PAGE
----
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From "Vermeulen (JIRA)" <j...@apache.org>
Subject [jira] [Commented] (OPENJPA-2375) generate predictable names for primary and foreign keys
Date Wed, 24 Apr 2013 11:13:15 GMT

    [ https://issues.apache.org/jira/browse/OPENJPA-2375?page=com.atlassian.jira.plugin.system.issuetabpanels:comment-tabpanel&focusedCommentId=13640343#comment-13640343
] 

Vermeulen commented on OPENJPA-2375:
------------------------------------

Here's what I already tried:

The most obvious way to implement this is by using the openjpa.jdbc.MappingDefaults property
to set a custom MappingDefaults strategy. So I extended PersistenceMappingDefaults and have
overridden getForeignKey(ValueMapping, DBIdentifier, Table, Table, boolean) getJoinForeignKey
to set the foreign key identifier to 

DBIdentifier.preCombine(DBIdentifier.combine(table.getIdentifier(), refersTo.getName()), "FK")

This actually works nicely. However the method getPrimaryKeyIdentifier(ClassMapping, Table)
is never called. It does seem to be called when using the option DefaultMissingInfo=false.
However I get an exception where it cannot handle a @MappedSuperclass that has a generated
primary key column:

org.apache.openjpa.util.MetaDataException: For "nl.hm.olga.core.entity.AbstractEntity.id",
expected 1 column(s), but found 0.

So I am using DefaultMissingInfo = true.
After inspecting OpenJPA's code I found a workaround hack. The PK is created in OpenJPA class
FullClassStrategy. Somehow the boolean adapt is set to false with DefaultMissingInfo = true.
I extended this class and copy/pasted the code of the map method and always enabled the line
that gets the PK identifier:

pkname =
						cls.getMappingRepository().getMappingDefaults()
								.getPrimaryKeyIdentifier(cls, table);

This custom extended class can be used by setting this configuration in persistence.xml:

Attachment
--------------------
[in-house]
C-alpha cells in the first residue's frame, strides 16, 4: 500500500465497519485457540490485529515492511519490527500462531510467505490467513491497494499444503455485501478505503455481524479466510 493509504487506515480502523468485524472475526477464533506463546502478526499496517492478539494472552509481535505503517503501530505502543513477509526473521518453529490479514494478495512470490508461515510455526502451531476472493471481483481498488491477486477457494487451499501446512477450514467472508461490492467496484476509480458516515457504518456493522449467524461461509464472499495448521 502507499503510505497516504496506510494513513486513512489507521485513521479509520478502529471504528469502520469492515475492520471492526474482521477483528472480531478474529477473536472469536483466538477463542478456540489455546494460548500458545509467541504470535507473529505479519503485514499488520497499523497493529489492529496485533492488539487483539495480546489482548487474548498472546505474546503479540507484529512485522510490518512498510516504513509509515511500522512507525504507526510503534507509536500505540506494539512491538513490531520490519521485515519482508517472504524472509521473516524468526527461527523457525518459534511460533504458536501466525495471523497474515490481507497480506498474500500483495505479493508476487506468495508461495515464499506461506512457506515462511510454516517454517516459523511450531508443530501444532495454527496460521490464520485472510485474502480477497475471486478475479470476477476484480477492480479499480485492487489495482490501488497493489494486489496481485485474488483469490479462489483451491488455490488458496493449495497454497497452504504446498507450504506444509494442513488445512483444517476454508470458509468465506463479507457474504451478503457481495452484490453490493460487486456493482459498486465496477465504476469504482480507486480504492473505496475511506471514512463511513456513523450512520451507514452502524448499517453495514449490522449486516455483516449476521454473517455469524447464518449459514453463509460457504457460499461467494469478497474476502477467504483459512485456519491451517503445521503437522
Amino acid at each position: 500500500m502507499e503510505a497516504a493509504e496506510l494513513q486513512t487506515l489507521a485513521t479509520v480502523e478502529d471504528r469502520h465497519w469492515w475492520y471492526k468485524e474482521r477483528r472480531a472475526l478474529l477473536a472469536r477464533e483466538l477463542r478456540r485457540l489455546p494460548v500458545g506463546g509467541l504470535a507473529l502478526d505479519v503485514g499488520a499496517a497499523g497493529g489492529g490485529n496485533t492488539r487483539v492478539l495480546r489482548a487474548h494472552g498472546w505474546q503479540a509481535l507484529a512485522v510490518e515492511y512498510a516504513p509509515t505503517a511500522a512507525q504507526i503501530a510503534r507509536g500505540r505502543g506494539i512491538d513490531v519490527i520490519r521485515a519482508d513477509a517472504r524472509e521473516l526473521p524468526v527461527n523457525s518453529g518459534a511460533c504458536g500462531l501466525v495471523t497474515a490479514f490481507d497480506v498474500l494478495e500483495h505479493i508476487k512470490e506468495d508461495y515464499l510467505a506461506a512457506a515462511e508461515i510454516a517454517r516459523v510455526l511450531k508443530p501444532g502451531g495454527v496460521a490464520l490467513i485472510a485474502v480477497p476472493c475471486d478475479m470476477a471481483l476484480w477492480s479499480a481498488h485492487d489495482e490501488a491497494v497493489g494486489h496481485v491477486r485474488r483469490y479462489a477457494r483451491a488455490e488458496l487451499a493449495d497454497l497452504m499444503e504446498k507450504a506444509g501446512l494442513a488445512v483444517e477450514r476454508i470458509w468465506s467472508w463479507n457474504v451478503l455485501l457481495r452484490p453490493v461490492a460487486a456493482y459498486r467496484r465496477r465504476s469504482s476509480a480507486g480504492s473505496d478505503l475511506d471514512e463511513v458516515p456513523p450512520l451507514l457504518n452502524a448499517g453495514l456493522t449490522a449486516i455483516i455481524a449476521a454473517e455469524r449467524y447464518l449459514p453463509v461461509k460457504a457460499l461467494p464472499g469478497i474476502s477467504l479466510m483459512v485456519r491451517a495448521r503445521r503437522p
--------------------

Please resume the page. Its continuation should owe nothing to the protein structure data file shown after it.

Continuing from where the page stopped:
<property name="openjpa.jdbc.MappingDefaults"
				value="nl.hm.olga.core.dao.openjpa.KeyConstraintNamesMappingDefaults(ForeignKeyDeleteAction=restrict,
JoinForeignKeyDeleteAction=restrict, 
				BaseClassStrategy=org.apache.openjpa.jdbc.meta.strats.PrimaryKeyConstraintNameFullClassStrategy)"
/>

However this introduces a bug: I am using inheritance with @Inheritance(strategy = InheritanceType.TABLE_PER_CLASS)
and this strategy is overwritten by the base class strategy resulting in tables for the abstract
superclass that otherwise wouldn't exist. It also doesn't work as the SubclassStrategy for
openjpa.jdbc.MappingDefaults

I found out the hard way that BaseClassStrategy and SubclassStrategy are null by default.
This is not clear from the documentation; it even states that flat is the default strategy
which I verified to be false: an appropriate strategy is selected based on configuration on
the entities. Using these settings will ignore the individual settings in the entities and
use the strategies for all entities.
(This feels similar to when the Java switch statement would always execute the default case
if it is present....)

Lesson learned: don't mess with OpenJPA internals and be very careful with custom plugin strategies.

Even though I got it mostly working I'm giving up because it's so dangerous. Will look into
a SQL only way.
                
> generate predictable names for primary and foreign keys
> -------------------------------------------------------
>
>                 Key: OPENJPA-2375
>                 URL: https://issues.apache.org/jira/browse/OPENJPA-2375
>             Project: OpenJPA
>          Issue Type: Improvement
>          Components: jdbc
>    Affects Versions: 2.2.1
>            Reporter: Vermeulen
>
> When the MappingTool creates the database schema, OpenJPA will let the database determine
the names of primary and foreign key constraints. Microsoft SQL server uses a seemingly random
number which changes each time the database schema is generated. This makes it harder to create
SQL scripts that refer to these keys or use schema comparison tools.
> Names of generated keys could e.g. be:
> PK_<table name>
> FK_<table name>_<referenced foreign column name>
> (Perhaps adding foreign table name as well to prevent possible name clashes)

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